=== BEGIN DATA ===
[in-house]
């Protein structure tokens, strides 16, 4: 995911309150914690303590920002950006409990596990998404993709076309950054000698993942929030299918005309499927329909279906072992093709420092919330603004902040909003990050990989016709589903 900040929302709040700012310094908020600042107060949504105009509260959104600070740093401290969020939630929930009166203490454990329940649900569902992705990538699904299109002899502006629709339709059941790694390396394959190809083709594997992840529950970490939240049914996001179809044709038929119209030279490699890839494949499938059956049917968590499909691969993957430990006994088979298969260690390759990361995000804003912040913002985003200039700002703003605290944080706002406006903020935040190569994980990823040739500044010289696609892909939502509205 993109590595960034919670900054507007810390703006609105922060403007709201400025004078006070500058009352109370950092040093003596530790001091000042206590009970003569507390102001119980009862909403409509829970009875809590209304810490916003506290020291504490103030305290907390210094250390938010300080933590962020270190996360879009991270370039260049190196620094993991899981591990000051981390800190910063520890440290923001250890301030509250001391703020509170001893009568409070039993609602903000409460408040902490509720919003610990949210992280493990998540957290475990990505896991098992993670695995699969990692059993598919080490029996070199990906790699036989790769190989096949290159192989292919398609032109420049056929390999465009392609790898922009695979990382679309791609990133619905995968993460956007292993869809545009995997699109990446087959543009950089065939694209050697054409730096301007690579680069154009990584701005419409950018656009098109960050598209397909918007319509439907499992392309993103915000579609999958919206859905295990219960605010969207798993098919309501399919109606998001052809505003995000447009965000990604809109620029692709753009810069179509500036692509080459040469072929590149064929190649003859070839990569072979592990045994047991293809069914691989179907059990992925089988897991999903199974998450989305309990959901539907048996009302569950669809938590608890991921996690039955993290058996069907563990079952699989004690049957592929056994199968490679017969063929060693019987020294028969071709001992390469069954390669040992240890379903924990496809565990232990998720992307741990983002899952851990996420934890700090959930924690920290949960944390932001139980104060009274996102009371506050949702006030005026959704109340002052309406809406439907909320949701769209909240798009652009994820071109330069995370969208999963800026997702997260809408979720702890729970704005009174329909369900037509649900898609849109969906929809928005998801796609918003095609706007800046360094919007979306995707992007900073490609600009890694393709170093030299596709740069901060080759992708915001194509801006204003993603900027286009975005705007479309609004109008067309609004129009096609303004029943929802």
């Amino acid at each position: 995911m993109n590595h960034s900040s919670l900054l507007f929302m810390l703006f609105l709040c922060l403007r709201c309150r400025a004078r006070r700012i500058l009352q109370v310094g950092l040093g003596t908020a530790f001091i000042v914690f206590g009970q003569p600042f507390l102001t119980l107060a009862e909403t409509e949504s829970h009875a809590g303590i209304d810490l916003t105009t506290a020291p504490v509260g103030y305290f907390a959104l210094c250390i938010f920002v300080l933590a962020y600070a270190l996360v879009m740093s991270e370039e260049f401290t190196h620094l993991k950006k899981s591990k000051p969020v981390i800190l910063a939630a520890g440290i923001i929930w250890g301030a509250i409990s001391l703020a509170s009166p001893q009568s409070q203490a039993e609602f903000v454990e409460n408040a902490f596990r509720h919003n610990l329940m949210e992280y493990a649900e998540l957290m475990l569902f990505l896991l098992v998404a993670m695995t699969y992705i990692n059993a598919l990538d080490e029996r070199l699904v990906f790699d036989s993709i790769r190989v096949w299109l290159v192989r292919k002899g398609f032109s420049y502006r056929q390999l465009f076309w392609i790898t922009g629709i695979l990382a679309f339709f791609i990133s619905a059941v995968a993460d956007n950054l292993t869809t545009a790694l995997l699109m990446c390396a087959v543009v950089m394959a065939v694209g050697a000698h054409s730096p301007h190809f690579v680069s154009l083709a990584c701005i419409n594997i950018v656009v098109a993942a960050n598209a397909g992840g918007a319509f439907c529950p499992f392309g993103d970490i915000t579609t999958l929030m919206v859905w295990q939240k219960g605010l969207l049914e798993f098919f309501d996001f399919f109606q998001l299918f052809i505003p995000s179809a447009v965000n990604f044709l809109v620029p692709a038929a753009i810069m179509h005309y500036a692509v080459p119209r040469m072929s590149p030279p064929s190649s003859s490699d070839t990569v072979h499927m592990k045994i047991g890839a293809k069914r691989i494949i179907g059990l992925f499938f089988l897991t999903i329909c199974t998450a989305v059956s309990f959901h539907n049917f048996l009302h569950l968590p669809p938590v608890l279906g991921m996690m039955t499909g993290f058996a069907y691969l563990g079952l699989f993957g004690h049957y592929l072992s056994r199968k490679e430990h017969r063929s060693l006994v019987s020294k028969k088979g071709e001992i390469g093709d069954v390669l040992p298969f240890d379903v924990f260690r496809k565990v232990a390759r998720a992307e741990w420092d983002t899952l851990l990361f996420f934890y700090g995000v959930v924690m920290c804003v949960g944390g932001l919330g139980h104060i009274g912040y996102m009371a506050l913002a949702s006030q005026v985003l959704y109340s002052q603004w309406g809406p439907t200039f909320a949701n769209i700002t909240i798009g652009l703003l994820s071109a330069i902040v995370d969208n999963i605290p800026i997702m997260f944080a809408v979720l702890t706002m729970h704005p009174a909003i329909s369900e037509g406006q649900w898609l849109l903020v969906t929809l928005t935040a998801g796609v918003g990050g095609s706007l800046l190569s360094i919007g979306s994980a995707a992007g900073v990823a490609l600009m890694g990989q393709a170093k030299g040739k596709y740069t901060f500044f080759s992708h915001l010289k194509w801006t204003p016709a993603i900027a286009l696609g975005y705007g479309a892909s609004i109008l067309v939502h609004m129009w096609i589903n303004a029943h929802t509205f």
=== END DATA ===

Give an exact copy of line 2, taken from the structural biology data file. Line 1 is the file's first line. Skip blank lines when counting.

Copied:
């Protein structure tokens, strides 16, 4: 995911309150914690303590920002950006409990596990998404993709076309950054000698993942929030299918005309499927329909279906072992093709420092919330603004902040909003990050990989016709589903 900040929302709040700012310094908020600042107060949504105009509260959104600070740093401290969020939630929930009166203490454990329940649900569902992705990538699904299109002899502006629709339709059941790694390396394959190809083709594997992840529950970490939240049914996001179809044709038929119209030279490699890839494949499938059956049917968590499909691969993957430990006994088979298969260690390759990361995000804003912040913002985003200039700002703003605290944080706002406006903020935040190569994980990823040739500044010289696609892909939502509205 993109590595960034919670900054507007810390703006609105922060403007709201400025004078006070500058009352109370950092040093003596530790001091000042206590009970003569507390102001119980009862909403409509829970009875809590209304810490916003506290020291504490103030305290907390210094250390938010300080933590962020270190996360879009991270370039260049190196620094993991899981591990000051981390800190910063520890440290923001250890301030509250001391703020509170001893009568409070039993609602903000409460408040902490509720919003610990949210992280493990998540957290475990990505896991098992993670695995699969990692059993598919080490029996070199990906790699036989790769190989096949290159192989292919398609032109420049056929390999465009392609790898922009695979990382679309791609990133619905995968993460956007292993869809545009995997699109990446087959543009950089065939694209050697054409730096301007690579680069154009990584701005419409950018656009098109960050598209397909918007319509439907499992392309993103915000579609999958919206859905295990219960605010969207798993098919309501399919109606998001052809505003995000447009965000990604809109620029692709753009810069179509500036692509080459040469072929590149064929190649003859070839990569072979592990045994047991293809069914691989179907059990992925089988897991999903199974998450989305309990959901539907048996009302569950669809938590608890991921996690039955993290058996069907563990079952699989004690049957592929056994199968490679017969063929060693019987020294028969071709001992390469069954390669040992240890379903924990496809565990232990998720992307741990983002899952851990996420934890700090959930924690920290949960944390932001139980104060009274996102009371506050949702006030005026959704109340002052309406809406439907909320949701769209909240798009652009994820071109330069995370969208999963800026997702997260809408979720702890729970704005009174329909369900037509649900898609849109969906929809928005998801796609918003095609706007800046360094919007979306995707992007900073490609600009890694393709170093030299596709740069901060080759992708915001194509801006204003993603900027286009975005705007479309609004109008067309609004129009096609303004029943929802």